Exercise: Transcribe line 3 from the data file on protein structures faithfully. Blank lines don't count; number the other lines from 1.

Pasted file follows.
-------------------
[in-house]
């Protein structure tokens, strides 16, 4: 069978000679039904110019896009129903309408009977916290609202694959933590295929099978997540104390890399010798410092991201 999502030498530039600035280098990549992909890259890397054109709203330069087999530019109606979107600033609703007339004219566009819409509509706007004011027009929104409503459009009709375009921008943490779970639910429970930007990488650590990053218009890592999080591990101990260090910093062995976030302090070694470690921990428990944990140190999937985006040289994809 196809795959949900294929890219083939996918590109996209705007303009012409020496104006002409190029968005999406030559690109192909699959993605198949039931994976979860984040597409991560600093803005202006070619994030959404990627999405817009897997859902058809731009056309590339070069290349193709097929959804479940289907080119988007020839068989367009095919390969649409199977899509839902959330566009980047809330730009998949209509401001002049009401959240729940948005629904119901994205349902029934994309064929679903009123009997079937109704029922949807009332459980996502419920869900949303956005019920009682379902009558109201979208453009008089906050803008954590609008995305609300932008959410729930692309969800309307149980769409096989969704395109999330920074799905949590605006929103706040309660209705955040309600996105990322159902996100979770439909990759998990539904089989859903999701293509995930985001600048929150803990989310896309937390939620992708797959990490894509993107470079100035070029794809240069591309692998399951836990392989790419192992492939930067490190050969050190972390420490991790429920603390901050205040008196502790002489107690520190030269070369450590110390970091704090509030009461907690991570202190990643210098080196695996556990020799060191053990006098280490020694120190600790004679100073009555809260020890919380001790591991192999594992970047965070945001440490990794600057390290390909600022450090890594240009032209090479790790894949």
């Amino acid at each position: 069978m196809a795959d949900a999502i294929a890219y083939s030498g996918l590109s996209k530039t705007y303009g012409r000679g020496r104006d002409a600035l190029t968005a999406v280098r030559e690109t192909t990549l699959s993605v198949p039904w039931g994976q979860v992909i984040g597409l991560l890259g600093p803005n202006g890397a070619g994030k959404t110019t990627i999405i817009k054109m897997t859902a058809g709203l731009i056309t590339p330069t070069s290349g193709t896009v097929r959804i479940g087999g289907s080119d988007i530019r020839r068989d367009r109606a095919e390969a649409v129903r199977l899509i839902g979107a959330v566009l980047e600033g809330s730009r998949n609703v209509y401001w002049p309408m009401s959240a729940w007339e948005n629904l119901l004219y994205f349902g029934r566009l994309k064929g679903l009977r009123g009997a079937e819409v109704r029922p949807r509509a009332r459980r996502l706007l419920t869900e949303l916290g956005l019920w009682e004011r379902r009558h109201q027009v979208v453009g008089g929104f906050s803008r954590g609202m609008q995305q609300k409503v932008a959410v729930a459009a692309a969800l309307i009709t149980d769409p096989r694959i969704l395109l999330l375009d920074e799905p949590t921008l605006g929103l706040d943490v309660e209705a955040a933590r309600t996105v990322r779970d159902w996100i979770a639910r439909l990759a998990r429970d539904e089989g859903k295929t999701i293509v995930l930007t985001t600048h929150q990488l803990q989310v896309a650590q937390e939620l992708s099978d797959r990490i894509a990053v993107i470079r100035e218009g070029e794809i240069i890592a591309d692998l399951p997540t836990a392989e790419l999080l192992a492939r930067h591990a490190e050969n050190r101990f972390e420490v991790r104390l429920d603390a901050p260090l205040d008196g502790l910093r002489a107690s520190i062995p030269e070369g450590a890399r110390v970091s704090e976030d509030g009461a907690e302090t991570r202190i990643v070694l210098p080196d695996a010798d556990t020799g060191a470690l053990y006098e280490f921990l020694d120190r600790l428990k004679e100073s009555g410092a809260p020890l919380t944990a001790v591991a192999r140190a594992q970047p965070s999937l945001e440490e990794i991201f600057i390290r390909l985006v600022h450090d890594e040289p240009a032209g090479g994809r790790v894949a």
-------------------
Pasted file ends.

């Amino acid at each position: 069978m196809a795959d949900a999502i294929a890219y083939s030498g996918l590109s996209k530039t705007y303009g012409r000679g020496r104006d002409a600035l190029t968005a999406v280098r030559e690109t192909t990549l699959s993605v198949p039904w039931g994976q979860v992909i984040g597409l991560l890259g600093p803005n202006g890397a070619g994030k959404t110019t990627i999405i817009k054109m897997t859902a058809g709203l731009i056309t590339p330069t070069s290349g193709t896009v097929r959804i479940g087999g289907s080119d988007i530019r020839r068989d367009r109606a095919e390969a649409v129903r199977l899509i839902g979107a959330v566009l980047e600033g809330s730009r998949n609703v209509y401001w002049p309408m009401s959240a729940w007339e948005n629904l119901l004219y994205f349902g029934r566009l994309k064929g679903l009977r009123g009997a079937e819409v109704r029922p949807r509509a009332r459980r996502l706007l419920t869900e949303l916290g956005l019920w009682e004011r379902r009558h109201q027009v979208v453009g008089g929104f906050s803008r954590g609202m609008q995305q609300k409503v932008a959410v729930a459009a692309a969800l309307i009709t149980d769409p096989r694959i969704l395109l999330l375009d920074e799905p949590t921008l605006g929103l706040d943490v309660e209705a955040a933590r309600t996105v990322r779970d159902w996100i979770a639910r439909l990759a998990r429970d539904e089989g859903k295929t999701i293509v995930l930007t985001t600048h929150q990488l803990q989310v896309a650590q937390e939620l992708s099978d797959r990490i894509a990053v993107i470079r100035e218009g070029e794809i240069i890592a591309d692998l399951p997540t836990a392989e790419l999080l192992a492939r930067h591990a490190e050969n050190r101990f972390e420490v991790r104390l429920d603390a901050p260090l205040d008196g502790l910093r002489a107690s520190i062995p030269e070369g450590a890399r110390v970091s704090e976030d509030g009461a907690e302090t991570r202190i990643v070694l210098p080196d695996a010798d556990t020799g060191a470690l053990y006098e280490f921990l020694d120190r600790l428990k004679e100073s009555g410092a809260p020890l919380t944990a001790v591991a192999r140190a594992q970047p965070s999937l945001e440490e990794i991201f600057i390290r390909l985006v600022h450090d890594e040289p240009a032209g090479g994809r790790v894949a």